I dig this little bug. It tells you if you have errors, you can easily analyze the structure of your site with it, dive into AJAX requests, see DOM properties. It has a gold from me.

Web Developer
After those nightmares with Internet Explorer toolbars at a first glance I didn't want to install this. I though it steals me valorous browsing space. And hell, I was right! But I couldn't even dream about how much it offers in change. I'm using it for almost a month now, and It's like an orgasm (for a month, yea :D). I don't think that a month is enough to explore all its features. It offers easy cookie management, disabling of JavaScript (which is sometimes needed when you're going to create accessible sites) is just one click away, you can visually analyze your site's structure. It's the way to go.
Just as I said two paragraphs before. It makes everything simpler. You get the color you want in two clicks instead of the long process which consists of creating a screenshot, opening it with an image editor, and finally getting the color.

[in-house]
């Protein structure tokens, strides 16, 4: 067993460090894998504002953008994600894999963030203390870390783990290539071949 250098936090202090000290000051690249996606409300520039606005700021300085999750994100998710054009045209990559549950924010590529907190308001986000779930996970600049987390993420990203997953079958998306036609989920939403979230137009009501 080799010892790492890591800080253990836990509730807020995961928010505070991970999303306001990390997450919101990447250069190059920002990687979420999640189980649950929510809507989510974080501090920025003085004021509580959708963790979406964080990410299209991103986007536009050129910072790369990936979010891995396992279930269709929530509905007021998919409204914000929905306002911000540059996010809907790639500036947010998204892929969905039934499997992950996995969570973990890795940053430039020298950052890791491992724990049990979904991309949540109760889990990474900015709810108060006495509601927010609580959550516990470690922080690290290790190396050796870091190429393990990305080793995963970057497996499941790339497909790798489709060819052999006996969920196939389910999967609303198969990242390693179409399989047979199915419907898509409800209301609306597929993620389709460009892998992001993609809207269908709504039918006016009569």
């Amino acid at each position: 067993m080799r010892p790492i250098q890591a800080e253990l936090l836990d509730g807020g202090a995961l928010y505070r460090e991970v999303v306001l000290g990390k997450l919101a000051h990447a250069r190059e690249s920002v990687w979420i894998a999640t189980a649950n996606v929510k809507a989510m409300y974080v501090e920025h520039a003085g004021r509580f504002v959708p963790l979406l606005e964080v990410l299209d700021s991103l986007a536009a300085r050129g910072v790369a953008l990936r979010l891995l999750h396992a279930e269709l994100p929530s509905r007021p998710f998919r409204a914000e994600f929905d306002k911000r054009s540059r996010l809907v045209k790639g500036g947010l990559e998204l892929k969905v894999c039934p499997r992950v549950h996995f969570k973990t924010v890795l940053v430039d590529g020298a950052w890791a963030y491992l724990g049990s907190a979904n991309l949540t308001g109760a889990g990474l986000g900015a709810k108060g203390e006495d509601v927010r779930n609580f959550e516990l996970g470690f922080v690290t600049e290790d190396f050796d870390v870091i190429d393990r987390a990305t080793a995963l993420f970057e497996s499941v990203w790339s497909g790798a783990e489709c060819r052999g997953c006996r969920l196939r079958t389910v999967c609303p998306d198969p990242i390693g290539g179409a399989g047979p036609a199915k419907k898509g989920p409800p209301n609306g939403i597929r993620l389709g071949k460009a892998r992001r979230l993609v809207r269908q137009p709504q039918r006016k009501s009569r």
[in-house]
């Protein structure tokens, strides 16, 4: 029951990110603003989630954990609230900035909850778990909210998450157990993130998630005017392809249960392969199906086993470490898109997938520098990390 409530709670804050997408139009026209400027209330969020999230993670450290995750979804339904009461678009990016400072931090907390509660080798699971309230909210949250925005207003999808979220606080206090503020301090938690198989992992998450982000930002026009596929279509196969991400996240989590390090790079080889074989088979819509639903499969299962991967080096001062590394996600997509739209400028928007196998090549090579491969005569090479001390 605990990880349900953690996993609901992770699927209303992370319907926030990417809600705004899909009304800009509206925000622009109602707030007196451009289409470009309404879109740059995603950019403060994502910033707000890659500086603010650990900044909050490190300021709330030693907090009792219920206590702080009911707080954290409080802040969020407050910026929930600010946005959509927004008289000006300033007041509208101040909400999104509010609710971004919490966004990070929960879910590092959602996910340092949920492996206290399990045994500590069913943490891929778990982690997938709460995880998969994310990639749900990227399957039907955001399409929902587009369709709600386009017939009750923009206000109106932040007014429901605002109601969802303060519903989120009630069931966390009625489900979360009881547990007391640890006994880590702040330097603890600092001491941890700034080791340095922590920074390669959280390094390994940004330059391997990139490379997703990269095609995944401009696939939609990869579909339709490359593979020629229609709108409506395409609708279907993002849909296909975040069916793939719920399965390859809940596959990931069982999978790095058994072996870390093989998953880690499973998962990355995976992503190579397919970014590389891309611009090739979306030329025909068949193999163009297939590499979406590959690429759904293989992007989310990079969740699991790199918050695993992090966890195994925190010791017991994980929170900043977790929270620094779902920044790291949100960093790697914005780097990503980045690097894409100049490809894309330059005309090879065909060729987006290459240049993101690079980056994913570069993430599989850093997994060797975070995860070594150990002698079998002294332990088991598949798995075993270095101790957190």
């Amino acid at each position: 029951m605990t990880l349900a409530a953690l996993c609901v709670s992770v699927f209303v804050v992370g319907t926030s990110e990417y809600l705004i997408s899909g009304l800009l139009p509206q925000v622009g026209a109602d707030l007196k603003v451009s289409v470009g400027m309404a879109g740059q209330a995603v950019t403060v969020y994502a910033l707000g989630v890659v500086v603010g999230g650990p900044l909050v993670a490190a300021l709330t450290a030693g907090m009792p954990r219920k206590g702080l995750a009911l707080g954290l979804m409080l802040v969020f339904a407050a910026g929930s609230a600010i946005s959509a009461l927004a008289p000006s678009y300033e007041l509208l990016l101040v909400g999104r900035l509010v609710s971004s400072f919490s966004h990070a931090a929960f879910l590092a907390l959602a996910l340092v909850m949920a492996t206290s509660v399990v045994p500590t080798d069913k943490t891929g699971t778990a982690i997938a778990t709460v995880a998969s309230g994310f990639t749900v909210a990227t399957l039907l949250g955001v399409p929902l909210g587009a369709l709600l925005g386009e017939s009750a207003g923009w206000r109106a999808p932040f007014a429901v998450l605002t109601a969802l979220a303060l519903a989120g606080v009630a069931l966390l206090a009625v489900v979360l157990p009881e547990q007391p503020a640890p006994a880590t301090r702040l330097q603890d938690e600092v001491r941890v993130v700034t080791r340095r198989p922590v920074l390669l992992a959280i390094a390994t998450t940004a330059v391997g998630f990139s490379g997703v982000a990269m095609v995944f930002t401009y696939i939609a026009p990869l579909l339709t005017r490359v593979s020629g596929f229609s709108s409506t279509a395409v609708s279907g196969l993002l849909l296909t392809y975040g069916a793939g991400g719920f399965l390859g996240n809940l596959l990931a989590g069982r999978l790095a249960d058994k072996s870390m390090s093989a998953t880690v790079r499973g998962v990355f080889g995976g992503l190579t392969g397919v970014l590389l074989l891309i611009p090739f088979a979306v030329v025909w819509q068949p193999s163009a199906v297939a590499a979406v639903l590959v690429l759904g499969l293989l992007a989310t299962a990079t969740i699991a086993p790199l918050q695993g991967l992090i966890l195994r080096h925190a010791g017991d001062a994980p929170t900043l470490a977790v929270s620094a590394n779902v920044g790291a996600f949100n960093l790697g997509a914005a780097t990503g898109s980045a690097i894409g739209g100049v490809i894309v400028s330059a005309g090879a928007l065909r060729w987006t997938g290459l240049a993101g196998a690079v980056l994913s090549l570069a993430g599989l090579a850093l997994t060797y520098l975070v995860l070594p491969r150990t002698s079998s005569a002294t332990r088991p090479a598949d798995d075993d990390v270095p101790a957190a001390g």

Oh, I admit. This one doesn't have anything to do with Rails, and this is the one I use the least. But those few times when I need it, it's ace. Really. It kicks ass. It rocks. It grabs you the whole site you want in a single click, from top to bottom, not just the area you see (actually, it can also get that one, too - wonderful, isn't it?)

The Terminal

Still stuck with the Windows' command line? Go, get